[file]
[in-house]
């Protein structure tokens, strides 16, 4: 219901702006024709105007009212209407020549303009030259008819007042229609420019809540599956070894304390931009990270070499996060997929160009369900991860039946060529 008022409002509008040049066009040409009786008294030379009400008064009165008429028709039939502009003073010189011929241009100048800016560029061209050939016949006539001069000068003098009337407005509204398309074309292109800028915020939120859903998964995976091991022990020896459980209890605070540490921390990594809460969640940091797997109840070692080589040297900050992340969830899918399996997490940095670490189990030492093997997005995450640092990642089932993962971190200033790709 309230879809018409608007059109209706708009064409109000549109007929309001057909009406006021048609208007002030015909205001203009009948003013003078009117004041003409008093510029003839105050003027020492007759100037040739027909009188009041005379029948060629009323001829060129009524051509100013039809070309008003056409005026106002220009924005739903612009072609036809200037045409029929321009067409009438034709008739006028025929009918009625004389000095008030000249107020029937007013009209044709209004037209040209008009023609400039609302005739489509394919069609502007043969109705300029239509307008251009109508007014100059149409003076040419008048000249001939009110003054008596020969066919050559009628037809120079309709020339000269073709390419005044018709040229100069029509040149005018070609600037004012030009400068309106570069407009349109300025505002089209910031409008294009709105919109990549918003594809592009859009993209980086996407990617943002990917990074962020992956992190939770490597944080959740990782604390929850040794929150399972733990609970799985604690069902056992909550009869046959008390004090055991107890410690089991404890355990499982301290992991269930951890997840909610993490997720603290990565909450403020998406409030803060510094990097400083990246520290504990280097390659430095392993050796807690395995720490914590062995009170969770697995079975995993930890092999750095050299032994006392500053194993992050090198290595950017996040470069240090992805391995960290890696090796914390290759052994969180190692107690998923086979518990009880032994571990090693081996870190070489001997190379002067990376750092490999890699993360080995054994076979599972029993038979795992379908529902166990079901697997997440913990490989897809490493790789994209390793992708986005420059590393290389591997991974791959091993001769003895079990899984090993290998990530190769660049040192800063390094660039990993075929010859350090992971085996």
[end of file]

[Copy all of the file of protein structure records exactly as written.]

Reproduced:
[in-house]
């Protein structure tokens, strides 16, 4: 219901702006024709105007009212209407020549303009030259008819007042229609420019809540599956070894304390931009990270070499996060997929160009369900991860039946060529 008022409002509008040049066009040409009786008294030379009400008064009165008429028709039939502009003073010189011929241009100048800016560029061209050939016949006539001069000068003098009337407005509204398309074309292109800028915020939120859903998964995976091991022990020896459980209890605070540490921390990594809460969640940091797997109840070692080589040297900050992340969830899918399996997490940095670490189990030492093997997005995450640092990642089932993962971190200033790709 309230879809018409608007059109209706708009064409109000549109007929309001057909009406006021048609208007002030015909205001203009009948003013003078009117004041003409008093510029003839105050003027020492007759100037040739027909009188009041005379029948060629009323001829060129009524051509100013039809070309008003056409005026106002220009924005739903612009072609036809200037045409029929321009067409009438034709008739006028025929009918009625004389000095008030000249107020029937007013009209044709209004037209040209008009023609400039609302005739489509394919069609502007043969109705300029239509307008251009109508007014100059149409003076040419008048000249001939009110003054008596020969066919050559009628037809120079309709020339000269073709390419005044018709040229100069029509040149005018070609600037004012030009400068309106570069407009349109300025505002089209910031409008294009709105919109990549918003594809592009859009993209980086996407990617943002990917990074962020992956992190939770490597944080959740990782604390929850040794929150399972733990609970799985604690069902056992909550009869046959008390004090055991107890410690089991404890355990499982301290992991269930951890997840909610993490997720603290990565909450403020998406409030803060510094990097400083990246520290504990280097390659430095392993050796807690395995720490914590062995009170969770697995079975995993930890092999750095050299032994006392500053194993992050090198290595950017996040470069240090992805391995960290890696090796914390290759052994969180190692107690998923086979518990009880032994571990090693081996870190070489001997190379002067990376750092490999890699993360080995054994076979599972029993038979795992379908529902166990079901697997997440913990490989897809490493790789994209390793992708986005420059590393290389591997991974791959091993001769003895079990899984090993290998990530190769660049040192800063390094660039990993075929010859350090992971085996």